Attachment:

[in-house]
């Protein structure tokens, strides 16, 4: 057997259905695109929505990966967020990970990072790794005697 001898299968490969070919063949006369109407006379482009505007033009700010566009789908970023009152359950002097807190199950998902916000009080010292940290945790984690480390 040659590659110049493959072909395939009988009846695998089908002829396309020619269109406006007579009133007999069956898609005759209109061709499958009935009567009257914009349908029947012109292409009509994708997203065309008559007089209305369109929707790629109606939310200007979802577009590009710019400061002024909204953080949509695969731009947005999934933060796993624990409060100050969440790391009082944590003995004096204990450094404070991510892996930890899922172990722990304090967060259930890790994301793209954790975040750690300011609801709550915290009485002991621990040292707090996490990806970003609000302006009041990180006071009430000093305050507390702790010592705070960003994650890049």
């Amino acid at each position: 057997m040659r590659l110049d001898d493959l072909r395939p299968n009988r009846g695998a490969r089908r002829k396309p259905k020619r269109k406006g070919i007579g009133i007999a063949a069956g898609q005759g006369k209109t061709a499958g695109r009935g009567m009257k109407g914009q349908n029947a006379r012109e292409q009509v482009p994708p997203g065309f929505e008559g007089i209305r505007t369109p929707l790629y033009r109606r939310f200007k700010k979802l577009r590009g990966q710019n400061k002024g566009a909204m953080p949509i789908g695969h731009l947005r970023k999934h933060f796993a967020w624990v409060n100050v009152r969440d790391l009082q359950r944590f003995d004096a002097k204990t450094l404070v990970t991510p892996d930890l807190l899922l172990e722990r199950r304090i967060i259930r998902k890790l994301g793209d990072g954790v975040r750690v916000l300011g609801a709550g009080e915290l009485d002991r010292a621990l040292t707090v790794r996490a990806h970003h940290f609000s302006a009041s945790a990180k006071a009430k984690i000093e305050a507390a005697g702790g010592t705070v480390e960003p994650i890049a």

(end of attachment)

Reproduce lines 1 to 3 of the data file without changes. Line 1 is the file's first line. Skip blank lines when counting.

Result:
[in-house]
């Protein structure tokens, strides 16, 4: 057997259905695109929505990966967020990970990072790794005697 001898299968490969070919063949006369109407006379482009505007033009700010566009789908970023009152359950002097807190199950998902916000009080010292940290945790984690480390 040659590659110049493959072909395939009988009846695998089908002829396309020619269109406006007579009133007999069956898609005759209109061709499958009935009567009257914009349908029947012109292409009509994708997203065309008559007089209305369109929707790629109606939310200007979802577009590009710019400061002024909204953080949509695969731009947005999934933060796993624990409060100050969440790391009082944590003995004096204990450094404070991510892996930890899922172990722990304090967060259930890790994301793209954790975040750690300011609801709550915290009485002991621990040292707090996490990806970003609000302006009041990180006071009430000093305050507390702790010592705070960003994650890049």
């Amino acid at each position: 057997m040659r590659l110049d001898d493959l072909r395939p299968n009988r009846g695998a490969r089908r002829k396309p259905k020619r269109k406006g070919i007579g009133i007999a063949a069956g898609q005759g006369k209109t061709a499958g695109r009935g009567m009257k109407g914009q349908n029947a006379r012109e292409q009509v482009p994708p997203g065309f929505e008559g007089i209305r505007t369109p929707l790629y033009r109606r939310f200007k700010k979802l577009r590009g990966q710019n400061k002024g566009a909204m953080p949509i789908g695969h731009l947005r970023k999934h933060f796993a967020w624990v409060n100050v009152r969440d790391l009082q359950r944590f003995d004096a002097k204990t450094l404070v990970t991510p892996d930890l807190l899922l172990e722990r199950r304090i967060i259930r998902k890790l994301g793209d990072g954790v975040r750690v916000l300011g609801a709550g009080e915290l009485d002991r010292a621990l040292t707090v790794r996490a990806h970003h940290f609000s302006a009041s945790a990180k006071a009430k984690i000093e305050a507390a005697g702790g010592t705070v480390e960003p994650i890049a």